News Release

Illinois Ranks 7th for Global Warming Pollution from Power Plants

For Immediate Release

Chicago, IL – On the heels of crippling drought, a new report from Environment Illinois Research & Education Center finds that Illinois ranks 7th in the country for most carbon pollution from its power plants, the state’s largest single source of global warming pollution. Scientists predict that extreme weather events will become more frequent and severe for future generations, unless we cut the dangerous carbon pollution fueling the problem.

“America's dirtiest power plants are the elephant in the room when it comes to global warming," said Lisa Nikodem, Campaign Director for Environment Illinois.  "If we want a cleaner, safer future for our kids, we can't afford to ignore power plants' overwhelming contribution to global warming. For Illinois, tackling the problem means cleaning up the dirtiest power plants.”

The report, titled, ‘America’s Dirtiest Power Plants,’ comes as the Obama administration readies a new set of rules to tackle global warming. It illustrates the scale of carbon pollution from Illinois’s power sector and ranks Illinois’s biggest carbon polluters.

Key findings from the report include:
•    Illinois’s power plants are the 7th most polluting in the country.
•    In Illinois, the top five most polluting power plants are Baldwin Energy Complex, Powerton, Joppa Steam, Newton, and Joliet 29
•    Illinois’s power plants are its single largest source of carbon pollution - responsible for 41 percent of statewide emissions.
•    Dynegy Midwest Generation Inc’s Baldwin Energy Complex is the 24th most carbon-polluting power plant in the nation.
•    Illinois’s power plants produce as much carbon each year as 19.6 million cars.

"Climate change is the greatest challenge facing the world, and this report by Environment Illinois reminds us how much work remains here at home," said U.S. House Representative Jan Schakowsky.  "The U.S. has an opportunity and a responsibility to be a leader in reducing carbon emissions, and yet our power plants alone emit more than almost any other entire country.  We have the technology to reduce harmful emissions, and we can't afford not to act.  I look forward to strong rules from the U.S. EPA to limit carbon emissions for new and existing power plants, and I will continue to support the agency in its mission to protect public health and the environment."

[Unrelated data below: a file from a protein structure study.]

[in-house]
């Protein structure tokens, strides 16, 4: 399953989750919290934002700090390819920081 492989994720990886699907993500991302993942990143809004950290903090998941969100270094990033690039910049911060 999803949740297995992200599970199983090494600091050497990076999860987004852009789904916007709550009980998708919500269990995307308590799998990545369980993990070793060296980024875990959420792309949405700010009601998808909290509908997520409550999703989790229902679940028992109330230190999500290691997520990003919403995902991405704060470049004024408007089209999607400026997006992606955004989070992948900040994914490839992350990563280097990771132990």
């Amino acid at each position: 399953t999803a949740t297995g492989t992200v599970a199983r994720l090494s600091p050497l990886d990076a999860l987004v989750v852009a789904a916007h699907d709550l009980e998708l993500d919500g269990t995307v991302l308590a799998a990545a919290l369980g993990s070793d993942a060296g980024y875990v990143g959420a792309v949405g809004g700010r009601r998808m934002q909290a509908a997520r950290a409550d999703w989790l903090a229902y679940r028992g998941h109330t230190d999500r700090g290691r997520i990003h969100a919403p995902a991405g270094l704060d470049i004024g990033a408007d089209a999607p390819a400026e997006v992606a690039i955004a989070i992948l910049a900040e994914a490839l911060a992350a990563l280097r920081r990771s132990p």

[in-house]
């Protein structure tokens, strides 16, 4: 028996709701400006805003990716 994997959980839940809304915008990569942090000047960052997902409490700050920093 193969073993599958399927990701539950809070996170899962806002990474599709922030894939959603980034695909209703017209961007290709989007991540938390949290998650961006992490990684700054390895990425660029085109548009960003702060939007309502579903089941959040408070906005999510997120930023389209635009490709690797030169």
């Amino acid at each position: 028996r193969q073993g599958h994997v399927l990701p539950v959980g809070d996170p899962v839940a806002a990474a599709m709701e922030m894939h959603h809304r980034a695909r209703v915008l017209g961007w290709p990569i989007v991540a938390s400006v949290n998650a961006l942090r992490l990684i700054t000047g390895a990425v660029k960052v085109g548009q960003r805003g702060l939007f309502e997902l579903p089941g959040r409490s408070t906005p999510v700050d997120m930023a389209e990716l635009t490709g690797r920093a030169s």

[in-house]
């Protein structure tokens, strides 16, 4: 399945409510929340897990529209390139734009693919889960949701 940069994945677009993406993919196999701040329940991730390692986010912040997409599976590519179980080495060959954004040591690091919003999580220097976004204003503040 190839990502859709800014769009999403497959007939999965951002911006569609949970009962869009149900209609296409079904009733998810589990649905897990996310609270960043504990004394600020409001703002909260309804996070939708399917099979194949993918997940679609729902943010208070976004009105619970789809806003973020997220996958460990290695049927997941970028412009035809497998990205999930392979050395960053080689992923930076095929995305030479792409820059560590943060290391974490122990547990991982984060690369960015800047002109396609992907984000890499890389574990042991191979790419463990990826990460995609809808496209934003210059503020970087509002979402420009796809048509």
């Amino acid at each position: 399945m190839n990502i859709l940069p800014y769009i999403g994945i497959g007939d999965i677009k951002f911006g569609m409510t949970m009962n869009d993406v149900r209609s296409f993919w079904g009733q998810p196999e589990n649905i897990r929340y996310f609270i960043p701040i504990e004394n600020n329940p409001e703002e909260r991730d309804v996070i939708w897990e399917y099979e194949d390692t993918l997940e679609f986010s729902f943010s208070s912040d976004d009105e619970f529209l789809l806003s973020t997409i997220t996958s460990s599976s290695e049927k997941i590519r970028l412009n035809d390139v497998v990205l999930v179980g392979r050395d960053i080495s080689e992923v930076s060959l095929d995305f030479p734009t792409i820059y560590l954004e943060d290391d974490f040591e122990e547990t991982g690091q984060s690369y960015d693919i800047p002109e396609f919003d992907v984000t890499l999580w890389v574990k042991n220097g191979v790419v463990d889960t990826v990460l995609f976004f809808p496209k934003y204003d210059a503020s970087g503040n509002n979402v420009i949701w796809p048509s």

This summer, President Obama directed his Environmental Protection Agency (EPA) to propose limits on carbon pollution from new and existing power plants, the largest single source of carbon pollution. In a major step, the EPA is expected to propose an updated rule for cutting carbon pollution from new power plants on September 20.

"It is frightening that Illinois is ranked among the dirtiest states when it comes to power plant emissions. These tougher EPA rules for reducing carbon pollution for power plants will allow us to change that. The rules will give us the opportunity to protect and restore our environment for future generations, and turn the clock back on the negative effects of global warming," said State Representative Laura Fine.

Environment Illinois called on state leaders like Senators Durbin and Kirk to join them in supporting limits on power plants’ carbon pollution. “Illinois is the 7th biggest emitter of carbon pollution from the biggest sources, so it’s critical that Senators Durbin and Kirk step up and support action,” said Nikodem.

“Whether we call it global warming or climate change, we know that dirty power plants are a major contributing factor to it and the extremes we are experiencing in weather. Carbon pollution clean up standards for these dirty power plants are needed to help prevent the worst possible effects of global warming,” added State Representative Naomi Jakobsson.